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Development of a neuroprotective peptide that preserves survival pathways by preventing Kidins220/ARMS calpain processing induced by excitotoxicity

AuthorsGamir-Morralla, Andrea ; López-Menéndez, Celia ; Ayuso Dolado, Sara; Tejeda, Gonzalo S.; Montaner, J.; Iglesias, Teresa ; Díaz-Guerra, Margarita
Issue Date2015
PublisherNature Publishing Group
CitationCell Death and Disease 6(10): e1939 (2015)
AbstractKinase D-interacting substrate of 220kDa (Kidins220), also known as ankyrin repeat-rich membrane spanning (ARMS), has a central role in the coordination of receptor crosstalk and the integration of signaling pathways essential for neuronal differentiation, survival and function. This protein is a shared downstream effector for neurotrophin- and ephrin-receptors signaling that also interacts with the N-methyl-d-aspartate type of glutamate receptors (NMDARs). Failures in neurotrophic support and glutamate signaling are involved in pathologies related to excitotoxicity and/or neurodegeneration, where different components of these dynamic protein complexes result altered by a combination of mechanisms. In the case of Kidins220/ARMS, overactivation of NMDARs in excitotoxicity and cerebral ischemia triggers its downregulation, which contributes to neuronal death. This key role in neuronal life/death decisions encouraged us to investigate Kidins220/ARMS as a novel therapeutic target for neuroprotection. As the main mechanism of Kidins220/ARMS downregulation in excitotoxicity is proteolysis by calpain, we decided to develop cell-penetrating peptides (CPPs) that could result in neuroprotection by interference of this processing. To this aim, we first analyzed in detail Kidins220/ARMS cleavage produced in vitro and in vivo, identifying a major calpain processing site in its C-terminal region (between amino acids 1669 and 1670) within a sequence motif highly conserved in vertebrates. Then, we designed a 25-amino acids CPP (Tat-K) containing a short Kidins220/ARMS sequence enclosing the identified calpain site (amino acids 1668-1681) fused to the HIV-1 Tat protein basic domain, able to confer membrane permeability to attached cargoes. Transduction of cortical neurons with Tat-K reduced Kidins220/ARMS calpain processing in a dose- and time-dependent manner upon excitotoxic damage and allowed preservation of the activity of pERK1/2 and pCREB, signaling molecules central to neuronal survival and functioning. Importantly, these effects were associated to a significant increase in neuronal viability. This Kidins220/ARMS-derived peptide merits further research to develop novel neuroprotective therapies for excitotoxicity-associated pathologies.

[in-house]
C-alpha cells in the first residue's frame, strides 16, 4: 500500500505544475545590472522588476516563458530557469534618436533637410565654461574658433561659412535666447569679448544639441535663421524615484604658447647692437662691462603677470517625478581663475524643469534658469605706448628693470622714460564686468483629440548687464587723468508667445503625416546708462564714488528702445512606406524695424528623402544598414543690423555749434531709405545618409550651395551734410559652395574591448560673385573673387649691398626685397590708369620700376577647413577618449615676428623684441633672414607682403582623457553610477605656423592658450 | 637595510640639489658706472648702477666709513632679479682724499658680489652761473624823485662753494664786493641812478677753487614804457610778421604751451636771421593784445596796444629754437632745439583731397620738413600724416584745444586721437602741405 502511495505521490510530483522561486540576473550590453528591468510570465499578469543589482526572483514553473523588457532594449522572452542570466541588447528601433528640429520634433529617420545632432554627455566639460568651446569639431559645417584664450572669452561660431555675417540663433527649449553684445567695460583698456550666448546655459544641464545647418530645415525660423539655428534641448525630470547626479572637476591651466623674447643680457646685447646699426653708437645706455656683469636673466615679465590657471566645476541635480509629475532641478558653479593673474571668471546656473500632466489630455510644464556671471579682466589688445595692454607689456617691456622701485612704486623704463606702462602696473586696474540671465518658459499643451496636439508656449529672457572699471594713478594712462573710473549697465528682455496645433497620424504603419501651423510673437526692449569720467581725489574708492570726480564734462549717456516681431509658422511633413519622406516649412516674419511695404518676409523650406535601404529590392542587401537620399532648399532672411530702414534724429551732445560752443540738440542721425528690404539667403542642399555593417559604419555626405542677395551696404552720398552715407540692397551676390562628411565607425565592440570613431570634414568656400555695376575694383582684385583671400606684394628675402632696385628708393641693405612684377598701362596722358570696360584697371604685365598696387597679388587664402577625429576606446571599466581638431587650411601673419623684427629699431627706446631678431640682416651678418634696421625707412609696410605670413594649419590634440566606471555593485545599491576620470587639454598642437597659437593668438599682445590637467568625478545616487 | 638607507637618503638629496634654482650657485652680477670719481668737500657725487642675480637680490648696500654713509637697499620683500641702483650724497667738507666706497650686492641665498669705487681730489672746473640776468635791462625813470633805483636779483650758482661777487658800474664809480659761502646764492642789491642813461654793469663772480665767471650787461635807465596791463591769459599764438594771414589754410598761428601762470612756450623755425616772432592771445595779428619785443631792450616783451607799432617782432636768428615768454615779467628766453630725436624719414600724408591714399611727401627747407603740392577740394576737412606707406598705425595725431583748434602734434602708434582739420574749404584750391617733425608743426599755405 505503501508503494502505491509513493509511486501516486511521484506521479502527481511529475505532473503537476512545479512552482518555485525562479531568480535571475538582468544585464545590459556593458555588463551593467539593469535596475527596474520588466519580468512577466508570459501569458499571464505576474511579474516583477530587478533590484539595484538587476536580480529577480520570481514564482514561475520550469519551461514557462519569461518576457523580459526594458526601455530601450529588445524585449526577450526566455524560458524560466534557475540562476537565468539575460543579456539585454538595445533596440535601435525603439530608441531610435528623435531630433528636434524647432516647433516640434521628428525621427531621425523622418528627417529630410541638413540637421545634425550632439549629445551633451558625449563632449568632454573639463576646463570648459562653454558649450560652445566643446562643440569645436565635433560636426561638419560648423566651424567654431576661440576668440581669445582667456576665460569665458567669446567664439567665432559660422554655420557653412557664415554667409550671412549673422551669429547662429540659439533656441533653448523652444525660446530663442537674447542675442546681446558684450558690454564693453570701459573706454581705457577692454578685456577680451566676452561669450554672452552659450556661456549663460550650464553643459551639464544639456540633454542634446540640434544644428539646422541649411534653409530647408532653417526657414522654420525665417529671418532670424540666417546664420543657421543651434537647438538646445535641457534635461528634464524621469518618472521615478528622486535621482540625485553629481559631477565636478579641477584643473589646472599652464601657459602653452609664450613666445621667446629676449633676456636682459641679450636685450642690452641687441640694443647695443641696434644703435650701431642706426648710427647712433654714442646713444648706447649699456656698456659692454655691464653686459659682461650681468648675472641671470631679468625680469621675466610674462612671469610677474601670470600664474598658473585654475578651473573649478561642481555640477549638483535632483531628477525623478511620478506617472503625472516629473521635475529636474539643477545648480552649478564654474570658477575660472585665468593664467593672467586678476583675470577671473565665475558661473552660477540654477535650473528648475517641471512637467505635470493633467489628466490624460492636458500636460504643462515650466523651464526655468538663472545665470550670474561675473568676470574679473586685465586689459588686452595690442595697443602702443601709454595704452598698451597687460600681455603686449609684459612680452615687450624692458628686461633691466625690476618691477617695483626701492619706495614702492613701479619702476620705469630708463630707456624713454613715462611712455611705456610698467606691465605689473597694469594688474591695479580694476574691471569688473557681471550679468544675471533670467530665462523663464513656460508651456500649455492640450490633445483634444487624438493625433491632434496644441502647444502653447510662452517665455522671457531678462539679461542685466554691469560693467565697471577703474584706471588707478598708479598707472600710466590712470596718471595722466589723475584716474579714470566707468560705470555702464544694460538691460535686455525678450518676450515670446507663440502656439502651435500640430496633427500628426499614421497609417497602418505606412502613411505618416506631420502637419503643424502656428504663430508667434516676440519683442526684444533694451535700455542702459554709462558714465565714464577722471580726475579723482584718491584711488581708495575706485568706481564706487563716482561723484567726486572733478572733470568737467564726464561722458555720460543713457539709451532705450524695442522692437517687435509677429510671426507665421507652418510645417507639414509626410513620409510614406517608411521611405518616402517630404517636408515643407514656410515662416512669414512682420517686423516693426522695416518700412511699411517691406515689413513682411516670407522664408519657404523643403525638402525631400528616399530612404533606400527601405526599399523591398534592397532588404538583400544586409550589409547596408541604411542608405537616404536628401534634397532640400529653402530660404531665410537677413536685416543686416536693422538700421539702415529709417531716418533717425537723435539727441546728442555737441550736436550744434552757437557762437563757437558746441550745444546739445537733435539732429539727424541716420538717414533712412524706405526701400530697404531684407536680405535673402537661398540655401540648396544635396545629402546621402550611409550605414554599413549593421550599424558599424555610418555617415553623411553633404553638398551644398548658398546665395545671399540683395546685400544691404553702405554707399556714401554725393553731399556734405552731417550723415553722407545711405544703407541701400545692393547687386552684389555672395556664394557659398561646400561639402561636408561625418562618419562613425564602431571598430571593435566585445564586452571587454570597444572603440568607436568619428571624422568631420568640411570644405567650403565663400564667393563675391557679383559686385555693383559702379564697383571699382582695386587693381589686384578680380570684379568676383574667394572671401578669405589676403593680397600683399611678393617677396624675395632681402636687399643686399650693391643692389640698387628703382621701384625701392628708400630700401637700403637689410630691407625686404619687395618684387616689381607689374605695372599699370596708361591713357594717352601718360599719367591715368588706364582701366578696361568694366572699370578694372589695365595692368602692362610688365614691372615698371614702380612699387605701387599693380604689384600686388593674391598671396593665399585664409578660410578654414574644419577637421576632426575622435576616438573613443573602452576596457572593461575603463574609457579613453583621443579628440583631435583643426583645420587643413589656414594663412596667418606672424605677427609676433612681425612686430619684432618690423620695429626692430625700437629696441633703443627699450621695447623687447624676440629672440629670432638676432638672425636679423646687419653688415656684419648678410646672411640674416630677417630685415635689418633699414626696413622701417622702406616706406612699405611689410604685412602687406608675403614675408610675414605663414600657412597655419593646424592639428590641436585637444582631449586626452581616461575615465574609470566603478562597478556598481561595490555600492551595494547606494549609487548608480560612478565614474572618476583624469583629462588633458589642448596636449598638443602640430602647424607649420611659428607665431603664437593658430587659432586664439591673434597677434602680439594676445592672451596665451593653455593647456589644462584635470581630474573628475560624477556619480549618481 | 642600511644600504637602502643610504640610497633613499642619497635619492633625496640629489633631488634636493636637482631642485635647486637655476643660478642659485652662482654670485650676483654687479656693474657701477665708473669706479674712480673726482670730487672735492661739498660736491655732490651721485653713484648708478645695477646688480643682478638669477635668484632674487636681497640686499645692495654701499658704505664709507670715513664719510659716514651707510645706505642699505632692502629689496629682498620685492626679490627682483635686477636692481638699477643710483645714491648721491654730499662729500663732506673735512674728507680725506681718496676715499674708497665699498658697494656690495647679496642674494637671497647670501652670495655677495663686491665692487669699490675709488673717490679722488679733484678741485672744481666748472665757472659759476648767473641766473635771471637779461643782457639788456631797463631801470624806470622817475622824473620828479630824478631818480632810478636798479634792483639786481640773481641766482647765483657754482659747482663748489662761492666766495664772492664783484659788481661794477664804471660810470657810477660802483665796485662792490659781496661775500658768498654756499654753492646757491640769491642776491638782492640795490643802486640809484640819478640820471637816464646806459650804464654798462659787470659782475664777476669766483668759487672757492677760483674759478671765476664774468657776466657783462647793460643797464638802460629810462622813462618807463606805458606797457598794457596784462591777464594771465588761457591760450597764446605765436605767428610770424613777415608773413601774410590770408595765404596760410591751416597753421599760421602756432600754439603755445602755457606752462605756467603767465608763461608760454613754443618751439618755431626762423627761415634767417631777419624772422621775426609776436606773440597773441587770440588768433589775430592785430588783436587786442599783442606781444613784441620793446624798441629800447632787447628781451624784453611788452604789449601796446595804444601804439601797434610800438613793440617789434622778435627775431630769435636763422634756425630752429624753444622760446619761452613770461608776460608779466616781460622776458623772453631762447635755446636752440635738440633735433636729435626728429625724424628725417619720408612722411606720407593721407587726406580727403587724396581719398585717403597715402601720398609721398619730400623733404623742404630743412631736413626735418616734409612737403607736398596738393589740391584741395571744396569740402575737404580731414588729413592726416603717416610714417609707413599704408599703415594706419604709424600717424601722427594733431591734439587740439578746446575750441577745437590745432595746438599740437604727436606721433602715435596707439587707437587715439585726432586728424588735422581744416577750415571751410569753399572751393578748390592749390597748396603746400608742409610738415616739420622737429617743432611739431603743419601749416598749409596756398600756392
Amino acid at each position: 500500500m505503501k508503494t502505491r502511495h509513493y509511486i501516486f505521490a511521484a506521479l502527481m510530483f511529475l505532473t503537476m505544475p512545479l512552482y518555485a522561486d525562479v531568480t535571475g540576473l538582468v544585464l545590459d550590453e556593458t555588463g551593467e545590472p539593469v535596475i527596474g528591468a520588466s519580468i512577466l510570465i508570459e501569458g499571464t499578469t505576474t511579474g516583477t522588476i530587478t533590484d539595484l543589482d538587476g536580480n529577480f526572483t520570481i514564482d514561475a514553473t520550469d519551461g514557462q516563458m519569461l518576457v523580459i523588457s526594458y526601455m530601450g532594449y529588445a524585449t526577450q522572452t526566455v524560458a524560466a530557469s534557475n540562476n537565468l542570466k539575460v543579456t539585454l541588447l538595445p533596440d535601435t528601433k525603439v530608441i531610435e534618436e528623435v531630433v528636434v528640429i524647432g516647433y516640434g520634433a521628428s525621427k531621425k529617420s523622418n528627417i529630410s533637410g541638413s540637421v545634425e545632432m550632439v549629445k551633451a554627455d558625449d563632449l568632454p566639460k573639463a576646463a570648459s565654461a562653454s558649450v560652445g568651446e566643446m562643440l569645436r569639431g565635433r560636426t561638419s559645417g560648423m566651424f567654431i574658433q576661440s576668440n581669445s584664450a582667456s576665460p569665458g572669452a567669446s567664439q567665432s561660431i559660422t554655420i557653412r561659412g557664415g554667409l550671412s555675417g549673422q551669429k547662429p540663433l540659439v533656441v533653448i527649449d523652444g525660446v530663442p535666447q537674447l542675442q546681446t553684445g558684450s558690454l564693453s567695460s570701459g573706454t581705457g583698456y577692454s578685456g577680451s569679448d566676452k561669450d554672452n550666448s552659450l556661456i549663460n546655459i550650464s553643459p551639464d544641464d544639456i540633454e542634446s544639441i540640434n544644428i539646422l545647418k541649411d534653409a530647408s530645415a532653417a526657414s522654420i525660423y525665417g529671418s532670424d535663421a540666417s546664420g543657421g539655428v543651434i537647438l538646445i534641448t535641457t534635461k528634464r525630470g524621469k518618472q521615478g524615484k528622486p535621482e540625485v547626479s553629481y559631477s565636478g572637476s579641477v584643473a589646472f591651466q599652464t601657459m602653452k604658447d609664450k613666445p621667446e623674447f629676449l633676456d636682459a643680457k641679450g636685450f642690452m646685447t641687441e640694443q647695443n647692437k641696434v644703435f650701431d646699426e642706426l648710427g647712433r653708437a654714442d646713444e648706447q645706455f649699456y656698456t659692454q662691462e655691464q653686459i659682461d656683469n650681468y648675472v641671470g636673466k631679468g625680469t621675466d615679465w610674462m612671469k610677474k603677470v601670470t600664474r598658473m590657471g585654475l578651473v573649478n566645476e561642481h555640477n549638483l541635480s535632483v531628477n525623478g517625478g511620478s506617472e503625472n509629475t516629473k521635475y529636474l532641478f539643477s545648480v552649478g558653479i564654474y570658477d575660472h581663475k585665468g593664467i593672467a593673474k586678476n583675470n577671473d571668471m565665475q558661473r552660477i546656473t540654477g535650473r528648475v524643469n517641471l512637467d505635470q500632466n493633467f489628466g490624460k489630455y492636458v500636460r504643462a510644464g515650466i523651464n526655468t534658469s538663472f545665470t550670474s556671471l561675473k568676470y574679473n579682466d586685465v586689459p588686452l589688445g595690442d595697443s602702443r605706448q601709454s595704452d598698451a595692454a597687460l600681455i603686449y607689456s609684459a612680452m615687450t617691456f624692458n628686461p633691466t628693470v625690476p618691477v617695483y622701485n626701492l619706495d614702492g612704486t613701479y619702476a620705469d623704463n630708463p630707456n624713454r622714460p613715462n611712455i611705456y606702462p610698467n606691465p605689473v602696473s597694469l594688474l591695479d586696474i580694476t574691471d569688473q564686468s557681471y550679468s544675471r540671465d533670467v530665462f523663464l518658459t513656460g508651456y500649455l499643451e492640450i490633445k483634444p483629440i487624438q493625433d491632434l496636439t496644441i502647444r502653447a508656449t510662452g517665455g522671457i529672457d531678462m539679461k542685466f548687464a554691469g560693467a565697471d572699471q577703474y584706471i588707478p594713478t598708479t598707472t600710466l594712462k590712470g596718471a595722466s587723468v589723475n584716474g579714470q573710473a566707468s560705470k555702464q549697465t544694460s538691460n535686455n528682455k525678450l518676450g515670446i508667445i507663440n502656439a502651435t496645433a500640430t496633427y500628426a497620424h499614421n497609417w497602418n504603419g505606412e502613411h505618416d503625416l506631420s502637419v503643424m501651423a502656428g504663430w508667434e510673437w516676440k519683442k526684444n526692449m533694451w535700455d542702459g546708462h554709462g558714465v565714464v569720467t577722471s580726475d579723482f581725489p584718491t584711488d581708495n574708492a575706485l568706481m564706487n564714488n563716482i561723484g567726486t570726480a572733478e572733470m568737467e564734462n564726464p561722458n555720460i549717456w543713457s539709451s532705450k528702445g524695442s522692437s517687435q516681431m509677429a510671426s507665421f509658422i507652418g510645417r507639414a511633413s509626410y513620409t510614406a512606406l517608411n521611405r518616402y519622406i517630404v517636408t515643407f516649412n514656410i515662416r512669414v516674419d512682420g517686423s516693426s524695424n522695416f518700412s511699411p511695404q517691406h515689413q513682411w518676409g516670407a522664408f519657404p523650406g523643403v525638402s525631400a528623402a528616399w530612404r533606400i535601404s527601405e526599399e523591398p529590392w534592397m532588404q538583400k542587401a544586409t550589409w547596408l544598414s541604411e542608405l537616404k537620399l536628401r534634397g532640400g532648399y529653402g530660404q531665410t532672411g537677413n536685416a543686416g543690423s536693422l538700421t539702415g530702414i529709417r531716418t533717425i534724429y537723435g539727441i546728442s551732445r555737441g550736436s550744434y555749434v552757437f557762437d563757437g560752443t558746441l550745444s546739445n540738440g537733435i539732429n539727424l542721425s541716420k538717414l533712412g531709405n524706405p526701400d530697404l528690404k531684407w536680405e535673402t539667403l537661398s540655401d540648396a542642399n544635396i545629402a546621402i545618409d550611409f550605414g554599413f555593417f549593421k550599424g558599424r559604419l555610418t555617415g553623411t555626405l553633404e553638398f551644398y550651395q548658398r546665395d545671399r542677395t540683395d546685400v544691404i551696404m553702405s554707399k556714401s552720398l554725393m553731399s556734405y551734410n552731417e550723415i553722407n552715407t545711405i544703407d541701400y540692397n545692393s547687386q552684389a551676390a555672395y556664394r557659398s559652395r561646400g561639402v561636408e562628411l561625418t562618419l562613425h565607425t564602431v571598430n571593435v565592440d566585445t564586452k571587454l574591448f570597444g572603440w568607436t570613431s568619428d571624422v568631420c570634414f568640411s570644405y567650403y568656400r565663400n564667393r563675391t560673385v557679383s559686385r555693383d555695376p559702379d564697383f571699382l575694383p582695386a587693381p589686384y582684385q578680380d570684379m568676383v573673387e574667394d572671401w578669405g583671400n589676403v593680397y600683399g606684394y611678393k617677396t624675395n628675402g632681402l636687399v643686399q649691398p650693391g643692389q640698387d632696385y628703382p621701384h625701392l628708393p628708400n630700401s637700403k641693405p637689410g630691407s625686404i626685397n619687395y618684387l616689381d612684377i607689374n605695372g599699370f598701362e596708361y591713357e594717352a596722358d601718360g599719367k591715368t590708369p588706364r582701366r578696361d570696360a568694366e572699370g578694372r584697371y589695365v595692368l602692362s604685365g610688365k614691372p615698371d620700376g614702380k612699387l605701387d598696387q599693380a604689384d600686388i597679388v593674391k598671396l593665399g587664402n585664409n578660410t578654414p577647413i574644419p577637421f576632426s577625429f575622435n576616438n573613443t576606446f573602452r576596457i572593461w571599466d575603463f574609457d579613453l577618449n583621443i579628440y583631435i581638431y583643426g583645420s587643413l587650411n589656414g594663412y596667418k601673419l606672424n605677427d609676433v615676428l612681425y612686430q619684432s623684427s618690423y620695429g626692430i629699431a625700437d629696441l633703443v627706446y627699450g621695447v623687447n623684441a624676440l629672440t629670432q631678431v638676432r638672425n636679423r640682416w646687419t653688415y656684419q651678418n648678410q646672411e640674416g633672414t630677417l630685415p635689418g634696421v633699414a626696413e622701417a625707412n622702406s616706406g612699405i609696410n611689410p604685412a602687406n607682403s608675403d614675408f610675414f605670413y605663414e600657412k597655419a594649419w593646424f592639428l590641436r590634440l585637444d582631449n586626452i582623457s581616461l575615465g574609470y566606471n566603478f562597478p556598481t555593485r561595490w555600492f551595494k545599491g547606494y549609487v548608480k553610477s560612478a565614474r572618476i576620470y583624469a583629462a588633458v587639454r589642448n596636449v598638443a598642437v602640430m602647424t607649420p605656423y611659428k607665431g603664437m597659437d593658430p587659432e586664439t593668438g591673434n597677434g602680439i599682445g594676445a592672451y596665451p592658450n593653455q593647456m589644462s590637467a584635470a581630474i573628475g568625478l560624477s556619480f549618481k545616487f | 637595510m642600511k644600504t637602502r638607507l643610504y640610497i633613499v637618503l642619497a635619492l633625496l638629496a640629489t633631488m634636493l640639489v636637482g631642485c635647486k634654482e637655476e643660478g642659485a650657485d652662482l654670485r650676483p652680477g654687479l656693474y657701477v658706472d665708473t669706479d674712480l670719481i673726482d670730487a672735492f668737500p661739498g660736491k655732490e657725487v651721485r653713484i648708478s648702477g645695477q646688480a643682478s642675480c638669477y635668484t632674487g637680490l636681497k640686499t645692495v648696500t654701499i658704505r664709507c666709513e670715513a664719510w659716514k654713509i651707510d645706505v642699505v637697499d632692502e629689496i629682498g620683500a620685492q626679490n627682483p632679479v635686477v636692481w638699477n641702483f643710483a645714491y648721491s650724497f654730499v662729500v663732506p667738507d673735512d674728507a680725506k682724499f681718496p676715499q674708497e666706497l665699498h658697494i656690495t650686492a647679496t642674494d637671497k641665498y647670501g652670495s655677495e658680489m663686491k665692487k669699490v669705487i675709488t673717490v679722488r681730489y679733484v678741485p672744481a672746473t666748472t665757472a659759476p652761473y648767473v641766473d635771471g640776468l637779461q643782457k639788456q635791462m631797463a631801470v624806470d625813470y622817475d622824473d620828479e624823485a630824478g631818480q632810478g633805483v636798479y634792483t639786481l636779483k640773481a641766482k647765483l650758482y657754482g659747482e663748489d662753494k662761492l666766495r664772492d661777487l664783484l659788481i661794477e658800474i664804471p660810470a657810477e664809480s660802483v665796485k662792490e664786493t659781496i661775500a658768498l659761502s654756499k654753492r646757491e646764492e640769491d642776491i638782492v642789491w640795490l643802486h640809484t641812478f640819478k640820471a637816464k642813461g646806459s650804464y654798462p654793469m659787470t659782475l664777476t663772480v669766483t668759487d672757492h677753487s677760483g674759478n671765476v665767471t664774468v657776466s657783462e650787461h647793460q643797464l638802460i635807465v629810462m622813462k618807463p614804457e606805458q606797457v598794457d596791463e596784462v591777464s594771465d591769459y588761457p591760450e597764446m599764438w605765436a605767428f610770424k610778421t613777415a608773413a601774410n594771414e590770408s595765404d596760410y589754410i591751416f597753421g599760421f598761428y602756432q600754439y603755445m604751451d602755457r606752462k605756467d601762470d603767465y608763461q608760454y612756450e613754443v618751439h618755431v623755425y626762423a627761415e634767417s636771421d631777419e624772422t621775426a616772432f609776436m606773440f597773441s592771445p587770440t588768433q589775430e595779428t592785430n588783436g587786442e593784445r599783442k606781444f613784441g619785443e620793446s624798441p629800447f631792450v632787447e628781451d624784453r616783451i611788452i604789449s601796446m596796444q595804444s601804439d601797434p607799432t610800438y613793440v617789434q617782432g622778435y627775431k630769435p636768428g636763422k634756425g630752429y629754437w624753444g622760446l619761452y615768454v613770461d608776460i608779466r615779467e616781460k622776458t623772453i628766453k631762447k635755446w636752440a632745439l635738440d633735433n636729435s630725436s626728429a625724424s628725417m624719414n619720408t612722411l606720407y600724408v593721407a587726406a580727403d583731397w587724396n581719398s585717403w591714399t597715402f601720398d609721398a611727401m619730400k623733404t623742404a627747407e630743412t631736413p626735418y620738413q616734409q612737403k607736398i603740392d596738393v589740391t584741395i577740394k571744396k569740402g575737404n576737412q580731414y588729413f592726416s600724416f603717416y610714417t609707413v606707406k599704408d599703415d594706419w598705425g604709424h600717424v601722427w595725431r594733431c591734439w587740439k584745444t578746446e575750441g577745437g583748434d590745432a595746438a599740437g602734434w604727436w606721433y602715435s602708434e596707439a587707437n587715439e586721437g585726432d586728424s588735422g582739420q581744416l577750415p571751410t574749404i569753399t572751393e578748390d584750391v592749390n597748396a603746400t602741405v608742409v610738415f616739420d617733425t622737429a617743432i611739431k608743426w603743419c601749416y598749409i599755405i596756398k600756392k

Publisher version (URL)https://doi.org/10.1038/cddis.2015.307
Identifiersdoi: 10.1038/cddis.2015.307
issn: 2041-4889
Appears in Collections:(IIBM) Artículos
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